Relying on social media for any and all communication is learned behaviour. While it is certainly necessary to use social media for some forms of communication (coordinating group meetings, talking to multiple people at the same time, etc.), there are many instances in our daily lives where we choose to use social media because we simply do not want to deal with another human being. Make a habit of avoiding social media communication at least a few times per day, and exercise emotional intelligence.

You might actually get some work done

A 2014 study from Baylor College found that male and female students spent, on average, 8 to 10 hours per-day on social media. Postsecondary, while in many respects is still not a full-fledged adult life, is meant to be treated as a full-time endeavour. It requires majority of your time, especially between attending classes, reading, writing, and studying. That is not to say you should not make time for other aspects in your life, but spending a third (or more) of your waking hours on social media is definitely going to reflect your performance in your education.

Wherever you are going to school, and however much you are paying, you are paying to be there (or your family is). Social media is addictive. The desire to see what is going on in the lives of people you know, and the need to advertise your own is a powerful one. Fighting it means showing some self-restraint. If you just cannot bring yourself to put the phone down when you should be preparing for that midterm exam, there are available apps (like “SelfControl”) which allow you to block certain websites for a set period of time. It makes sense that it would be easier to find the motivation to study when things like Facebook and Instagram are temporarily blocked.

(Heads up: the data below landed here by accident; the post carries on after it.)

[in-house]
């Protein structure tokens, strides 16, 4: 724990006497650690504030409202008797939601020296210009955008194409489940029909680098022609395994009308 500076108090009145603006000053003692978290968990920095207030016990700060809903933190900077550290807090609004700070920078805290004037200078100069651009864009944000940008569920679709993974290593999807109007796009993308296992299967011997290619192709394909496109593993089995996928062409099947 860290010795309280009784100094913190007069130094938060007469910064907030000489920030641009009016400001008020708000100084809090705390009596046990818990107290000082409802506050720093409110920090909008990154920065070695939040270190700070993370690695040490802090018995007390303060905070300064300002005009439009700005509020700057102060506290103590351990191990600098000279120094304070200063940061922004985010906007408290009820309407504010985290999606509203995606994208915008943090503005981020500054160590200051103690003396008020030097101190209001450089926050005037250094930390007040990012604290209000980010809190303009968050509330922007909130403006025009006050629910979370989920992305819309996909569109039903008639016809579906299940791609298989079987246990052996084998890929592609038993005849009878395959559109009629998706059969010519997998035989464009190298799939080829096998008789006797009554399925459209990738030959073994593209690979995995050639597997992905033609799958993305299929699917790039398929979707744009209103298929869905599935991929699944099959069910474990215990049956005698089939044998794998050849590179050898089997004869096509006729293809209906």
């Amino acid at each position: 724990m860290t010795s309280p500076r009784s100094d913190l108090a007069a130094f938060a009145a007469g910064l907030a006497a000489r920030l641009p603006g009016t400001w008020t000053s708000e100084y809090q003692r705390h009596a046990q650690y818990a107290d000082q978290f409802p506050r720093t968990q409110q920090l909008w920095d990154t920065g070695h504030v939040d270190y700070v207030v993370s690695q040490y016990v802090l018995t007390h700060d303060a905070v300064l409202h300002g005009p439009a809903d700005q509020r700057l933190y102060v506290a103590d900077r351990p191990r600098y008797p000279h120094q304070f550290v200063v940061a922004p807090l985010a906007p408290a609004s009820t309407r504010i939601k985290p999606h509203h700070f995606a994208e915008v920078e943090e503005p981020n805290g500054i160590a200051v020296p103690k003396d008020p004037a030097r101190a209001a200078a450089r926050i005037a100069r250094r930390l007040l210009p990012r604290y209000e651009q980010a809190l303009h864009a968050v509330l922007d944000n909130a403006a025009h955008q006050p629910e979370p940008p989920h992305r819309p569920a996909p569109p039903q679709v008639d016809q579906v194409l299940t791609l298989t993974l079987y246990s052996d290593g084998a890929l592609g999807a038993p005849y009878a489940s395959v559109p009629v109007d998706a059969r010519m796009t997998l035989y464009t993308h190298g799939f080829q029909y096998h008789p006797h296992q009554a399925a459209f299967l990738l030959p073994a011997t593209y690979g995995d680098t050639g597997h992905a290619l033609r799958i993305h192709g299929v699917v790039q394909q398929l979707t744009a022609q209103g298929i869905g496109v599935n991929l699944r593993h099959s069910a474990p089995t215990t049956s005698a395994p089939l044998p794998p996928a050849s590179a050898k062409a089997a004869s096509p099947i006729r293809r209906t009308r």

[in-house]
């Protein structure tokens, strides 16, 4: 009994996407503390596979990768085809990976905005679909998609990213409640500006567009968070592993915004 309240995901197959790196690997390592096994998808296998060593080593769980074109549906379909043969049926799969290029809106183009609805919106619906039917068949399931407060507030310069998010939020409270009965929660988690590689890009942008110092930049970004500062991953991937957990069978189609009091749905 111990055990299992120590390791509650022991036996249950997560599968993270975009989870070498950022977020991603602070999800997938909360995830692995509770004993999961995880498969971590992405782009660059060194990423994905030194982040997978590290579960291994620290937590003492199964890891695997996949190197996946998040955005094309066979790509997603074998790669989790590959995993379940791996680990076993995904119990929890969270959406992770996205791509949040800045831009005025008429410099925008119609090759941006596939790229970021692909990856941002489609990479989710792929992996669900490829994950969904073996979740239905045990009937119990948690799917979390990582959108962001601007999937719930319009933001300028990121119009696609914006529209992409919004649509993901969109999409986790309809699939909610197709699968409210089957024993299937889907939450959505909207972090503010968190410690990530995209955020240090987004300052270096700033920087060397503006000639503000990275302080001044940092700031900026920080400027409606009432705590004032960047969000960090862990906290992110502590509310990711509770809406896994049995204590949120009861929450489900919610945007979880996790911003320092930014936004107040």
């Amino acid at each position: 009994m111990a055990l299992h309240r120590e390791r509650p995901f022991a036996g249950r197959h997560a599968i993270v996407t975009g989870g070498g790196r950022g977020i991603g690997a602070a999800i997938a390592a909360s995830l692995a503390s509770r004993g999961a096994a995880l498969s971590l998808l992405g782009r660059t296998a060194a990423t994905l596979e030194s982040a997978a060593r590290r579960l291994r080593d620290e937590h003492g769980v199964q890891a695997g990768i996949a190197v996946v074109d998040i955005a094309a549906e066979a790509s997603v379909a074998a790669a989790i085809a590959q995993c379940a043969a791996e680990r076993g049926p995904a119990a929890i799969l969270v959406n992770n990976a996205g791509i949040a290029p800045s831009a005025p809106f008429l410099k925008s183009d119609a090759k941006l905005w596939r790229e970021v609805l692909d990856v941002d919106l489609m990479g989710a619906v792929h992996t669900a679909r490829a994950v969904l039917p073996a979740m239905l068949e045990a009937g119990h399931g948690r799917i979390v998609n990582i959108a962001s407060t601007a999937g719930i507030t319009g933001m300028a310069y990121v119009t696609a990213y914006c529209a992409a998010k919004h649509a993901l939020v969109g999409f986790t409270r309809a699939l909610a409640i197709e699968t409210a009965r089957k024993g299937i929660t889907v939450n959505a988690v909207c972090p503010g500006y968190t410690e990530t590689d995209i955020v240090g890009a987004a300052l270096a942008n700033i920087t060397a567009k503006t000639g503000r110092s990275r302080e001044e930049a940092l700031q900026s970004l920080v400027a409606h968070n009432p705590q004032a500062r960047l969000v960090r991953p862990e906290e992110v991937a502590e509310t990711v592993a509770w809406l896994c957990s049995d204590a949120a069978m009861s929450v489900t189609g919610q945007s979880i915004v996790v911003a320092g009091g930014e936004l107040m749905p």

Human beings did not naturally evolve to adapt with something like social media. The mind-altering power of Facebook and Instagram (both the obsession and the neuroses) really do impact your quality of life, and can eat up thousands of hours of your time over the course of a year. It seems reasonable to speculate that modern people, at the end of their lives, will look back with regret on the tens-of-thousands of hours spent glued to their phone screens, obsessing over the lives of other people, and whatever trivialities they thought important at the time.

Your mental health is just as important as your physical health, perhaps even more so, because a compromised mind means happiness and satisfaction will always remain just out of reach. If you are struggling with your mental health at university, and feel like your coursework has become an impossible, soul-crushing task, reach out to Homework Help Global and let us take some of the burden off your hands.


Barr, S. (2018). “Six Ways Social Media Negatively Affects Your Mental Health.” The Independent. Retrieved from:

Henriques, G. (2014). “The College Student Mental Health Crisis.” Psychology Today. Retrieved from:

Wood, J. (2014). “College Students in Study Spend 8 to 10 hours Daily on Cell Phone.” Psych Central. Retrived from: